Working with service workers

Jeff Posnick
Jeff Posnick

This codelab shows you how to register a service worker from within your web application, and use the Chrome DevTools to observe its behavior. It also covers some debugging techniques that you might find useful when dealing with service workers.

Get familiar with the sample project

The files in the sample project most relevant to this codelab are:

  • register-sw.js starts out empty, but it will contain the code used to register the service worker. It's already being loaded via a <script> tag inside of the project's index.html.
  • service-worker.js is similarly empty. It's the file that will contain the service worker for this project.

Add in the service worker registration code

A service worker (even an empty one, like the current service-worker.js file) won't be used unless it's registered first. You can do this via a call to:

navigator.serviceWorker.register(
'/service-worker.js'
)

inside your register-sw.js file.

Before you add that code, though, there are a couple of points to take into account.

First, not every browser supports service workers. This is particularly true for older versions of browsers that don't automatically update. So it's a best practice to call navigator.serviceWorker.register() conditionally, after checking whether navigator.serviceWorker is supported.

Second, when you register a service worker, the browser runs the code in your service-worker.js file, and may potentially start downloading URLs to populate caches, depending on the code in your service worker's install and activate event handlers.

Running additional code and downloading assets can use up valuable resources that your browser could otherwise use to display the current web page. To help avoid this interference, it's a good practice to delay registering a service worker until the browser has finished rendering the current page. A convenient way of approximating this is to wait until the window.load event has been fired.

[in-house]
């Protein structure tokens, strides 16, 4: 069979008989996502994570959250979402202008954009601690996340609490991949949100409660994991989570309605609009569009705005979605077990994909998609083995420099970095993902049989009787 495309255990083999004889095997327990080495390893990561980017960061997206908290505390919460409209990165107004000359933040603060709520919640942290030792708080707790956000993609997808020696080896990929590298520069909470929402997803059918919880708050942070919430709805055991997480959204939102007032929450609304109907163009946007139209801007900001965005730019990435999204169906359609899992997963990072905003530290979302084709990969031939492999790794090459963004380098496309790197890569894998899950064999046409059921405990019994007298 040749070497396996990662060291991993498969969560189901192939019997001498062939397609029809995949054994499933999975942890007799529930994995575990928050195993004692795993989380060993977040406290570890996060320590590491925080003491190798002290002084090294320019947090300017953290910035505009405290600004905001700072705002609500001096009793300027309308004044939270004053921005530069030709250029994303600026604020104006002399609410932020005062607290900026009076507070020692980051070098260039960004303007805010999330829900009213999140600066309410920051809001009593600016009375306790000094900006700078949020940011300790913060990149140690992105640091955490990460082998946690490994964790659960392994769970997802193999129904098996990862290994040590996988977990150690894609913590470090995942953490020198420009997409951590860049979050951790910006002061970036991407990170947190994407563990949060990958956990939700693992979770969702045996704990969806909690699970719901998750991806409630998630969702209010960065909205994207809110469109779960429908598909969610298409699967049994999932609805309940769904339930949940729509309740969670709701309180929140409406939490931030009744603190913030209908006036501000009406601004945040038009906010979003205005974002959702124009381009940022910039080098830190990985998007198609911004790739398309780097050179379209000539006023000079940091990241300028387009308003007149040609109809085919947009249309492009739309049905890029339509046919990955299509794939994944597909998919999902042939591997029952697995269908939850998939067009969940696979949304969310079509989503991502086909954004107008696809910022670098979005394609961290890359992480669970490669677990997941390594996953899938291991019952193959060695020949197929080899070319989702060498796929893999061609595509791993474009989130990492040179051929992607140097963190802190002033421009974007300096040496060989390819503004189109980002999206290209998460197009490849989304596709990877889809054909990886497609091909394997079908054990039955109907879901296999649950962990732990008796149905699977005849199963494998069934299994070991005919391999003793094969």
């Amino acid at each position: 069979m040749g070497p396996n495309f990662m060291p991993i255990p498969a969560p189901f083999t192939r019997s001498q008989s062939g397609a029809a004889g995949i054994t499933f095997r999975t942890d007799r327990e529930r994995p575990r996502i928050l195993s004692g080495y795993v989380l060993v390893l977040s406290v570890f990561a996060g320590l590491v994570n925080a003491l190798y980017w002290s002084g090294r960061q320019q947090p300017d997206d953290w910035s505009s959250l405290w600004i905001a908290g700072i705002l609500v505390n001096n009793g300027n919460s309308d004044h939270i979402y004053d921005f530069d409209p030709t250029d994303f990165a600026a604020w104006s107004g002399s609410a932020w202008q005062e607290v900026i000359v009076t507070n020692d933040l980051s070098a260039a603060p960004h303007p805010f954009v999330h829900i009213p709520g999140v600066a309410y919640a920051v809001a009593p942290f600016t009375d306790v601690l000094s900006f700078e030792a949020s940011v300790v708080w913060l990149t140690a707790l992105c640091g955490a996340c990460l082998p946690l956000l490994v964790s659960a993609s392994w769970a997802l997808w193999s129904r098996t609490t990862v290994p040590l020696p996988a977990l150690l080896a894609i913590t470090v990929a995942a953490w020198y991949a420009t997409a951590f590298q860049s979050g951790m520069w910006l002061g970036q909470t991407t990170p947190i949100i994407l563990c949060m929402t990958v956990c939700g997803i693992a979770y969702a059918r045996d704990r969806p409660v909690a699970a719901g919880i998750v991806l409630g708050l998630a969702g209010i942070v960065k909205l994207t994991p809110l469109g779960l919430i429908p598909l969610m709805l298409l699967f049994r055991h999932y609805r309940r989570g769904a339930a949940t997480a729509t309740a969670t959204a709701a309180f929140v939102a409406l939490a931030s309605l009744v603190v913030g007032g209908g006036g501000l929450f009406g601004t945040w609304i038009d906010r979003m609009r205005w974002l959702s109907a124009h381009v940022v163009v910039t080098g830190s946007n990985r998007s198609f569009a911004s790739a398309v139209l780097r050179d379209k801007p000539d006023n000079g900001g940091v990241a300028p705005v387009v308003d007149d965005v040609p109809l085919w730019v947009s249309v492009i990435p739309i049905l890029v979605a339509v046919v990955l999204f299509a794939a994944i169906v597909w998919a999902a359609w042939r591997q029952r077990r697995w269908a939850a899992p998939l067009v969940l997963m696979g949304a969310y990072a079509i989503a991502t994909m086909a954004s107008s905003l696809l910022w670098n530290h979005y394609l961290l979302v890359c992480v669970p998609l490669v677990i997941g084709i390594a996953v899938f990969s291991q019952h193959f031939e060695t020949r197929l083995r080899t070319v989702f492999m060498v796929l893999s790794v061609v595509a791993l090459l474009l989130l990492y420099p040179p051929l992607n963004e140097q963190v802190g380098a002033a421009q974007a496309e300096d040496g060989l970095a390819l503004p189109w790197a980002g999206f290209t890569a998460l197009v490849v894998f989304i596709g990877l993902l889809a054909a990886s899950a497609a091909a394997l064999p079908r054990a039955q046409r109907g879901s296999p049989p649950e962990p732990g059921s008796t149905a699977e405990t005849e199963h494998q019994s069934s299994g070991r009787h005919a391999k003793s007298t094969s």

Waiting for <code>window.load</code> is a one-size-fits-all solution. If you know more about how your web page loads resources, or if you're using a web app framework that supports its own "everything's ready" lifecycle event, you can tweak the timing accordingly.

Putting those two points together, add this general-purpose service worker registration code to your register-sw.js file:

if ('serviceWorker' in navigator) {
window.addEventListener('load', () => {
navigator.serviceWorker.register('/service-worker.js');
});
}

Add some service worker logging code

Your service-worker.js file is where all the logic for your service worker implementation would normally go. You'd use a mix of the service worker lifecycle events, the Cache Storage API, and knowledge about your web app's network traffic to create a perfectly crafted service worker, ready to handle all of your web app's requests.

But... that's all for learning later. At this stage, the focus is on observing various service worker events, and getting comfortable using Chrome's DevTools to debug the state of your service worker.

To that end, add in the following code to service-worker.js, which will log messages to the DevTools console in response to various events (but not do much else):

self.addEventListener('install', (event) => {
console.log('Inside the install handler:', event);
});

self.addEventListener('activate', (event) => {
console.log('Inside the activate handler:', event);
});

self.addEventListener(fetch, (event) => {
console.log('Inside the fetch handler:', event);
});

Get familiar with the Service Workers panel in DevTools

Now that you've got the code added to register-sw.js and service-worker.js files, it's time to visit the Live version of your sample project, and observe the service worker in action.

  • To preview the site, mouse over the editor, press the App button, then the Show button.